Happy team, happier clients: the ultimate guide to equitable workload management

Advice for—and from—people planners to manage team workloads fairly and efficiently ⚖️

Graphic illustrating resource article




Summary: workload management isn’t a linear process—it’s a continuous cycle of planning, tracking, assessing, and (re)adjusting to achieve project success. The right tools and processes help you allocate your team fairly, so nobody is overworked or underutilized.



You’d think there would be a massive gulf between team members drowning under piles of work versus twiddling their thumbs with nothing to do.

In reality, the gulf is more like a hairline crack: a comfortable utilization rate that avoids over- and underallocation is deceptively difficult for people planners to maintain across their entire team. That’s because as project scopes change and people’s schedules shift, workloads are in a constant state of fluctuation.

It’s no wonder there’s a lot of complexity involved—but we’re here to help you make workload management more, er, manageable.

What is workload management?

Workload management, also known as workload planning, is a multi-step process that involves planning, scheduling, and allocating work across your team. Effective workload management optimizes workload distribution, keeping teams happy and helping them meet their project milestones.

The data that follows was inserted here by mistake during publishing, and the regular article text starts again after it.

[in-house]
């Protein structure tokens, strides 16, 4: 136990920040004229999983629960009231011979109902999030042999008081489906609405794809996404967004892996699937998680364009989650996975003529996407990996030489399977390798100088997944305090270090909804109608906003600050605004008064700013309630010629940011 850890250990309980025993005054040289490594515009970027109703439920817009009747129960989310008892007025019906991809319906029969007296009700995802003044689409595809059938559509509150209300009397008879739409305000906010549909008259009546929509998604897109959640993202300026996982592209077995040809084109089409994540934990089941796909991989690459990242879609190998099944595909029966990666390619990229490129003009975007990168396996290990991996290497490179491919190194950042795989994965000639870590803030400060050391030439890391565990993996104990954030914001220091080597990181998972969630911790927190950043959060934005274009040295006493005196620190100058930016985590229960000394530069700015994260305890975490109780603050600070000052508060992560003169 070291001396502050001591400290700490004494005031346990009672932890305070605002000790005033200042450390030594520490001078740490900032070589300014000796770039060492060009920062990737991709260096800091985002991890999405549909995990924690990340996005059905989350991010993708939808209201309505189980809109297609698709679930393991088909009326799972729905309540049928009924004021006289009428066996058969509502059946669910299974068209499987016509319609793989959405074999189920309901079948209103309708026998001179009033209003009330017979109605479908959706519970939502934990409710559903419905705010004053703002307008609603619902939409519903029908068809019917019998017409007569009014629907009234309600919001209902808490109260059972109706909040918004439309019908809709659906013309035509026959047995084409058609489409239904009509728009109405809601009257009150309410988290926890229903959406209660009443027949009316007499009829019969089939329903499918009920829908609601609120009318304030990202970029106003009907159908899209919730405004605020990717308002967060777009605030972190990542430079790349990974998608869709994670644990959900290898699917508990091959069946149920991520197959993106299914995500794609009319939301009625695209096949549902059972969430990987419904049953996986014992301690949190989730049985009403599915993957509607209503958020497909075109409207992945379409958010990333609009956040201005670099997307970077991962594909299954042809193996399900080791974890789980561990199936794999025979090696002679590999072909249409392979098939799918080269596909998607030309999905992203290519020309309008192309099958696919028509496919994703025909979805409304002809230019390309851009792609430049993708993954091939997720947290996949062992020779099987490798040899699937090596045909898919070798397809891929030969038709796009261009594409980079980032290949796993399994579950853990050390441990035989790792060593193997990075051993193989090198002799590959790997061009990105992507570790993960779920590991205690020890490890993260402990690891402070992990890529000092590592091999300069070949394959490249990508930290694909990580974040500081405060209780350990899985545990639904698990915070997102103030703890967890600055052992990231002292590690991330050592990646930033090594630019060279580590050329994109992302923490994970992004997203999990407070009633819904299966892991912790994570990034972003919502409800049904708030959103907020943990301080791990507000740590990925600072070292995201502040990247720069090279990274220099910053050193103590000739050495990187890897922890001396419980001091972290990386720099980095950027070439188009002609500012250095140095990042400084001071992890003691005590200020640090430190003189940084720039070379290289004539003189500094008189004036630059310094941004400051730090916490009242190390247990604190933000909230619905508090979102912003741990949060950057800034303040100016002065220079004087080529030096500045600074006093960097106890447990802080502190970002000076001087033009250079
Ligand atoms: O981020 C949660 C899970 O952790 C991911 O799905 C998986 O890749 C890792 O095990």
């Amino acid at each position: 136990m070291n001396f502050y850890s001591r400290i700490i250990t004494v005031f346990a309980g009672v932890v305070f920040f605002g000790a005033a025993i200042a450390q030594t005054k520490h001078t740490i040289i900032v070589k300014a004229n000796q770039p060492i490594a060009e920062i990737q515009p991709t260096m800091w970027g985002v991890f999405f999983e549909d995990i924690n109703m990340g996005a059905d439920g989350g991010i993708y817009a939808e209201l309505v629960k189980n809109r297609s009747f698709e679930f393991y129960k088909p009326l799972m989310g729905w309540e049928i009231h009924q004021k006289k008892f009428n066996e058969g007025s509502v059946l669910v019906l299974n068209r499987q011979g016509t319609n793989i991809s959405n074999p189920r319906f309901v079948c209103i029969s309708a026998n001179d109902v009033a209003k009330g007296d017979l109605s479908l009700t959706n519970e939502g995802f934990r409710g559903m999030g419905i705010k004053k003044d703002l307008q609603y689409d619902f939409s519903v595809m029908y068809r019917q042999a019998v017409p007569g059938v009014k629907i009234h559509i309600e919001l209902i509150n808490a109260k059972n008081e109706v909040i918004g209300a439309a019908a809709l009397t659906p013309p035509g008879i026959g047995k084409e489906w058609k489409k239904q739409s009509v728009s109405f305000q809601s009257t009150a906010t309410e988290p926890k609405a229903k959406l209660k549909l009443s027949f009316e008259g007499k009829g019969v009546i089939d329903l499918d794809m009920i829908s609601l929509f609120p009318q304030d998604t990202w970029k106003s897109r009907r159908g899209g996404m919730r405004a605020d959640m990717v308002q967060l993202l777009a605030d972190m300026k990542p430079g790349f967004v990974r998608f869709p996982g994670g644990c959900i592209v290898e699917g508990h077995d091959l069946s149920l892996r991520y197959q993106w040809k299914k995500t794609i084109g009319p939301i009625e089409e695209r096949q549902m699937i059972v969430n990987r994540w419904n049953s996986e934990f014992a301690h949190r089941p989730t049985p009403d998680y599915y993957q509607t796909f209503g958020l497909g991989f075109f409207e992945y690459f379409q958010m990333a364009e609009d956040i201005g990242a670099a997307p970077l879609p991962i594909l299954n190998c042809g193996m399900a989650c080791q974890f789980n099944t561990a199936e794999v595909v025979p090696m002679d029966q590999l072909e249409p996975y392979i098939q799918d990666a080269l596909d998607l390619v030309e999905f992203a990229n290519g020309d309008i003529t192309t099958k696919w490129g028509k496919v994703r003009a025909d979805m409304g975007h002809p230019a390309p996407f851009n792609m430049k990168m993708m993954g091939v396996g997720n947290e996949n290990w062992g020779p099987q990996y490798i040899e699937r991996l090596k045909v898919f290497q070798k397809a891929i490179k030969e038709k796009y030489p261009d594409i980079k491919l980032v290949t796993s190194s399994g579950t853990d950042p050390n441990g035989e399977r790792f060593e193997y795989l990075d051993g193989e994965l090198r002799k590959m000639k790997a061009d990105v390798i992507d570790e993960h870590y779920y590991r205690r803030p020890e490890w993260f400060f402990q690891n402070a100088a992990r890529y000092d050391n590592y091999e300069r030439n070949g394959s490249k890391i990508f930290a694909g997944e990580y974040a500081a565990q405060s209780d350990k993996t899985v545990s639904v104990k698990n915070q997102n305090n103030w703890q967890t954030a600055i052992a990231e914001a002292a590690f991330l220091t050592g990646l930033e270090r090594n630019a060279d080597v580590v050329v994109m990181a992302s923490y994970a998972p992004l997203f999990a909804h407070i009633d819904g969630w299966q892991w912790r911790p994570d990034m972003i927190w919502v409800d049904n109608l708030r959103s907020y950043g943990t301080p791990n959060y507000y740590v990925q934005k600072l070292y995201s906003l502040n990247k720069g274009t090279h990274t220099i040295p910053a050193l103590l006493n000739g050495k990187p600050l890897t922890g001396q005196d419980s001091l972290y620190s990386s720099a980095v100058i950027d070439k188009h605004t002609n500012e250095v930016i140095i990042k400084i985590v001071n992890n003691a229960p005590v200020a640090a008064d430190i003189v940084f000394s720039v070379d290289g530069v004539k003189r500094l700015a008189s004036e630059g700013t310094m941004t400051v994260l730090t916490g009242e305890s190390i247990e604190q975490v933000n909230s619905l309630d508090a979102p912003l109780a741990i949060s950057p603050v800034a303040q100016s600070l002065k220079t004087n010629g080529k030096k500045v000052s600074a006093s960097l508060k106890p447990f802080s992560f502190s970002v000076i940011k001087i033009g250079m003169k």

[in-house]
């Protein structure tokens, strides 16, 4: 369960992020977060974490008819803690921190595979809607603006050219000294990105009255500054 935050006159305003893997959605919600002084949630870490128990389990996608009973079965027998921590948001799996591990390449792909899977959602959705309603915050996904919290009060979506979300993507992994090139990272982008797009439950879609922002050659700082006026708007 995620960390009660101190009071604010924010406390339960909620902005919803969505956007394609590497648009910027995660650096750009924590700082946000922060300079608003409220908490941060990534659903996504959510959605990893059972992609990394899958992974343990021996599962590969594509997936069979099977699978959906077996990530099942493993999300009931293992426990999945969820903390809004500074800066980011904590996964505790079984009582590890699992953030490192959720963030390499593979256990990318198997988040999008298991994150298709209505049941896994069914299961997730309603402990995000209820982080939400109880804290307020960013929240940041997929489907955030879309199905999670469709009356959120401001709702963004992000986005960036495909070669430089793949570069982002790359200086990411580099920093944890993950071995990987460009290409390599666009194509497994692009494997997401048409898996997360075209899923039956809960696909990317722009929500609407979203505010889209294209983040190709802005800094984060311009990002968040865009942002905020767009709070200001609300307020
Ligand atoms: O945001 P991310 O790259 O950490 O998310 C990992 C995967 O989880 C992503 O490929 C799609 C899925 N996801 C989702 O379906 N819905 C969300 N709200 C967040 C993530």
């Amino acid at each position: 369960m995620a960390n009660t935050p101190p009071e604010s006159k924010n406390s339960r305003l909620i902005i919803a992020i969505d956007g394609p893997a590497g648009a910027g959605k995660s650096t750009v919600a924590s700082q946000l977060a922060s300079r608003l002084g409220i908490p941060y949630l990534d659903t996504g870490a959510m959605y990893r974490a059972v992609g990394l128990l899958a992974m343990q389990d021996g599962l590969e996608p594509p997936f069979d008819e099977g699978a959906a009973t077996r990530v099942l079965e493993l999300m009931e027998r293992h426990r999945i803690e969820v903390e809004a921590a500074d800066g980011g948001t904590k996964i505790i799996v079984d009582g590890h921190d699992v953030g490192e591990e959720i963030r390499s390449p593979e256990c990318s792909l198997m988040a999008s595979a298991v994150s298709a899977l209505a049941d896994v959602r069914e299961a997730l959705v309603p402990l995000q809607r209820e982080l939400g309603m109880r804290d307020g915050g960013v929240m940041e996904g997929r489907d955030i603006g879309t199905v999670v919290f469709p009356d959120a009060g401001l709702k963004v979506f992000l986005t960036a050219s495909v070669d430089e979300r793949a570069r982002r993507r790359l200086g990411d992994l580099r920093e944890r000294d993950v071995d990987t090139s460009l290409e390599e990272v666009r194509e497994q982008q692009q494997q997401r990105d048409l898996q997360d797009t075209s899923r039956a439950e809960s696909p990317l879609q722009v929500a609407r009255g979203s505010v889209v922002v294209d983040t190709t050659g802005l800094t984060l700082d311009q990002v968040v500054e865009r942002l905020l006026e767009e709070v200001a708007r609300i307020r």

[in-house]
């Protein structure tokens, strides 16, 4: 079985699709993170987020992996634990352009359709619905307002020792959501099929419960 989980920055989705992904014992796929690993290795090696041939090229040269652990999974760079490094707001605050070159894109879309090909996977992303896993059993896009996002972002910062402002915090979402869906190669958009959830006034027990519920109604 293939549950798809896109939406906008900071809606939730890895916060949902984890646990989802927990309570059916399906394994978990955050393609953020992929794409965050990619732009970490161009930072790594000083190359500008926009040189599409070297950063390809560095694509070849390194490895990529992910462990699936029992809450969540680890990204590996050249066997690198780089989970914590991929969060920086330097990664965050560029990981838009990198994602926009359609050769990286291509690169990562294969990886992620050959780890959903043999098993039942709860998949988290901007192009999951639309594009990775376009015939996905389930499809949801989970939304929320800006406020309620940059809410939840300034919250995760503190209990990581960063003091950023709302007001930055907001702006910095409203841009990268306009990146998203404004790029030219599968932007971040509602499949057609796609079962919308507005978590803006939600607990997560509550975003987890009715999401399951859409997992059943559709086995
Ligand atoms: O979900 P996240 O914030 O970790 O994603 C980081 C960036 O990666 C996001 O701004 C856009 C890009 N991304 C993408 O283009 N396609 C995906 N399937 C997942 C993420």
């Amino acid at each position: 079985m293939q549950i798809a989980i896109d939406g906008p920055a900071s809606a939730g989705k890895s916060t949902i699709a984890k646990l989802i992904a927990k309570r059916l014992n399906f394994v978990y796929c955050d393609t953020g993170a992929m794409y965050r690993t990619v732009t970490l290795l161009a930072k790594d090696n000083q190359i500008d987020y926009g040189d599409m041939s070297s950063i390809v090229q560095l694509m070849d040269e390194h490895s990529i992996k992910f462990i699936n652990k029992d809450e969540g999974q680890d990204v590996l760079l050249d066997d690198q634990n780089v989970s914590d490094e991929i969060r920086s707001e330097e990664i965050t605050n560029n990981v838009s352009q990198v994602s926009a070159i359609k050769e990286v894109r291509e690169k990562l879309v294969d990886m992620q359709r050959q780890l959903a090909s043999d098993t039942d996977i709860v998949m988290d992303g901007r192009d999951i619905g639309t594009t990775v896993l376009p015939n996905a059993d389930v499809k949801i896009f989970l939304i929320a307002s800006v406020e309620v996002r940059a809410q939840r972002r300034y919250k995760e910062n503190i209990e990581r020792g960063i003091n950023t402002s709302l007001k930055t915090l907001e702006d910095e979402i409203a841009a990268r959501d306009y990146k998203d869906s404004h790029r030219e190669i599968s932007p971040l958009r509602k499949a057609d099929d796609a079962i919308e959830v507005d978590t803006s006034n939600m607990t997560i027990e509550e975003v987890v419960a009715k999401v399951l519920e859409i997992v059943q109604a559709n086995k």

That all sounds great—so what’s the catch?

Unfortunately, you’re a people planner with team members and clients to keep happy, not a teacher handing out 200 identical worksheets to each kid in your class (but how awesome would that be? 🥲)

Workload management requires thoughtful resource allocation—i.e. assigning the right people (those who are available and have the necessary skills) to the right projects (ones they’ll excel at and enjoy). This involves:

  • Assessing the volume and complexity of work
  • Prioritizing your team’s tasks according to impact
  • Monitoring progress to maintain team performance and prevent burnout

So, yes: you could say the practice is extremely important to both a business and its people—no pressure!




Matt Smith, Producer at STORM+SHELTER